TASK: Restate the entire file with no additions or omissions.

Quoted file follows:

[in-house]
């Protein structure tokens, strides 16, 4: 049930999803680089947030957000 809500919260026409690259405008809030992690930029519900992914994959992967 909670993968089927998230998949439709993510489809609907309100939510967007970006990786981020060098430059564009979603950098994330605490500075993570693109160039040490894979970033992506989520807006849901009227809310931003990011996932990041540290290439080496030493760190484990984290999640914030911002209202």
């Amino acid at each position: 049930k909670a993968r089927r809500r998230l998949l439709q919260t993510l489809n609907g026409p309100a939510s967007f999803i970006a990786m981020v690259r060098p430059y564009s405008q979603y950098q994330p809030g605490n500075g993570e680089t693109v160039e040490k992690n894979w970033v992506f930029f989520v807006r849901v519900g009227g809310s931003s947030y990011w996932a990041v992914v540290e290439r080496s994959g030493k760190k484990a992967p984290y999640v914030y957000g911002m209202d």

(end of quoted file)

[in-house]
């Protein structure tokens, strides 16, 4: 049930999803680089947030957000 809500919260026409690259405008809030992690930029519900992914994959992967 909670993968089927998230998949439709993510489809609907309100939510967007970006990786981020060098430059564009979603950098994330605490500075993570693109160039040490894979970033992506989520807006849901009227809310931003990011996932990041540290290439080496030493760190484990984290999640914030911002209202």
């Amino acid at each position: 049930k909670a993968r089927r809500r998230l998949l439709q919260t993510l489809n609907g026409p309100a939510s967007f999803i970006a990786m981020v690259r060098p430059y564009s405008q979603y950098q994330p809030g605490n500075g993570e680089t693109v160039e040490k992690n894979w970033v992506f930029f989520v807006r849901v519900g009227g809310s931003s947030y990011w996932a990041v992914v540290e290439r080496s994959g030493k760190k484990a992967p984290y999640v914030y957000g911002m209202d």